Fighting for Change
15 June 2015 at 11:47 am
In 2004 Rodney Croome founded Australian Marriage Equality and almost every day since then he has been fighting for changes to the Marriage Act. Croome is this week’s Changemaker.
?Croome told Pro Bono Australia’s Xavier Smerdon that if and when Australia allowed same-sex marriage, his organisation would cease to exist, a day he was very much looking forward to.
Croome founded his organisation in response to the Howard Government changing the Marriage Act to explicitly exclude gay couples.
Previously voted one of the 25 most influential gay Australians, Croome said that while he was not prepared to predict exactly when Australia would change the Marriage Act to include same-sex couples, he felt the shift in momentum meant it was likely to happen before the end of this year.
Croome told Pro Bono Australia News what it was like to be unable to marry his partner of 10 years and what inspires him to advocate full time for other gay couples.
What was it that pushed you to found your own organisation? Are you in a same-sex relationship yourself or did you just not like seeing people being discriminated against?
Both actually. I’ve been involved in advocating for gay equality for many years, chiefly in Tasmania. I was involved in the campaign to decriminalise homosexuality in Tasmania and to put in place better anti-discrimination and relationship laws.
Taking up the issue of marriage equality was a natural progression. It’s an issue that’s important to me because I am in a same-sex relationship and I don’t want same-sex relationships to continue to be stigmatised. I put a very high premium on inclusion and belonging and as long as same-sex partners are excluded from such a key legal and social institution then it’s harder for us to make our claim on inclusion and belonging.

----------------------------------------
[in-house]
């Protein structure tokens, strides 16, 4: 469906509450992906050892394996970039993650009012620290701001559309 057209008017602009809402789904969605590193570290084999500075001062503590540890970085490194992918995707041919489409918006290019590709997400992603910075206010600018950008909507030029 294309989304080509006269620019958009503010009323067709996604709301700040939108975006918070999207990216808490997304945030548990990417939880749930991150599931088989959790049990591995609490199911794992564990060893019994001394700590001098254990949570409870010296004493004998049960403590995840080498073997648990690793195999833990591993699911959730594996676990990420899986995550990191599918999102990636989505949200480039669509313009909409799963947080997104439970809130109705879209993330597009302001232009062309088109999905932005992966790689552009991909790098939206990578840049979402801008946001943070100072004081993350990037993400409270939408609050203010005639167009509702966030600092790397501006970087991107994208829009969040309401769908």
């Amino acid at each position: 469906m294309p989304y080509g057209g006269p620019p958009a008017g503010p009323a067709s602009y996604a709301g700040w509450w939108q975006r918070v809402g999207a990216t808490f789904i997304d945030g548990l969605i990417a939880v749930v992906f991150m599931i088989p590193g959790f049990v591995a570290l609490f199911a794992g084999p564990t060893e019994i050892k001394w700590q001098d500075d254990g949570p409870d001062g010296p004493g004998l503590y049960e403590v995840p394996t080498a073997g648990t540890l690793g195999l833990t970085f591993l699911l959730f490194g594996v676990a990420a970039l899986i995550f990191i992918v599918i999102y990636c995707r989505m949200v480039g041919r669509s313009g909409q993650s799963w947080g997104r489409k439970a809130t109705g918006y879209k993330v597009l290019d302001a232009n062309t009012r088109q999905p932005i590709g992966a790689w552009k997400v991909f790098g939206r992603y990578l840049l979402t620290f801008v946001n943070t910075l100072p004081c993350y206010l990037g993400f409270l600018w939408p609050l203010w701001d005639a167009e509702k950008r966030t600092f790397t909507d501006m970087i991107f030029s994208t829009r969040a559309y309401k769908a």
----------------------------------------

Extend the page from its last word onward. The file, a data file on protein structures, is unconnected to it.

We’ve seen in the last couple of weeks a real push for marriage equality. Has the workload for your organisation increased immensely?
Yes, since the Irish Referendum there’s been a lot of attention on marriage equality in Australia, rightly so. That has meant an increase in work.
We’ve been doing a lot more work with the media and with politicians but of course that’s welcome because it’s clear that we’re moving forward.
Do you see this issue as being resolved sooner rather than later? Are we going to finally see marriage in equality in Australia soon?
I think the Irish Referendum has moved things forward. I’m not willing to predict when marriage equality will be achieved. I hope that it will be before the end of the year and there’s certainly concerted efforts in parliament to make that happen, both from Bill Shorten from his newly introduced Bill, and from the Liberal Party, who I think are also looking to introduce the exploration.